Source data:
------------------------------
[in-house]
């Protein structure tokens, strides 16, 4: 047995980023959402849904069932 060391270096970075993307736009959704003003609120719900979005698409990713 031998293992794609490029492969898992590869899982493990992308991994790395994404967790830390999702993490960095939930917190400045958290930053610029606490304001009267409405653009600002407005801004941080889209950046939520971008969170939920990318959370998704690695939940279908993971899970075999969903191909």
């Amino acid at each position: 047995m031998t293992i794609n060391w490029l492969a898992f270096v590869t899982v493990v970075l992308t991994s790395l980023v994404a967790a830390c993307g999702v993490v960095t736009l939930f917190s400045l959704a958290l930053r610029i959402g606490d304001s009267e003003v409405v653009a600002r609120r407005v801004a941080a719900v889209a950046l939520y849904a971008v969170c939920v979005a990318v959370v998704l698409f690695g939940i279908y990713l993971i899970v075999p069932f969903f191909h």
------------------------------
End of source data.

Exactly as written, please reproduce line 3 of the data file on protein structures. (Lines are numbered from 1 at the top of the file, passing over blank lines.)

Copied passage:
């Amino acid at each position: 047995m031998t293992i794609n060391w490029l492969a898992f270096v590869t899982v493990v970075l992308t991994s790395l980023v994404a967790a830390c993307g999702v993490v960095t736009l939930f917190s400045l959704a958290l930053r610029i959402g606490d304001s009267e003003v409405v653009a600002r609120r407005v801004a941080a719900v889209a950046l939520y849904a971008v969170c939920v979005a990318v959370v998704l698409f690695g939940i279908y990713l993971i899970v075999p069932f969903f191909h």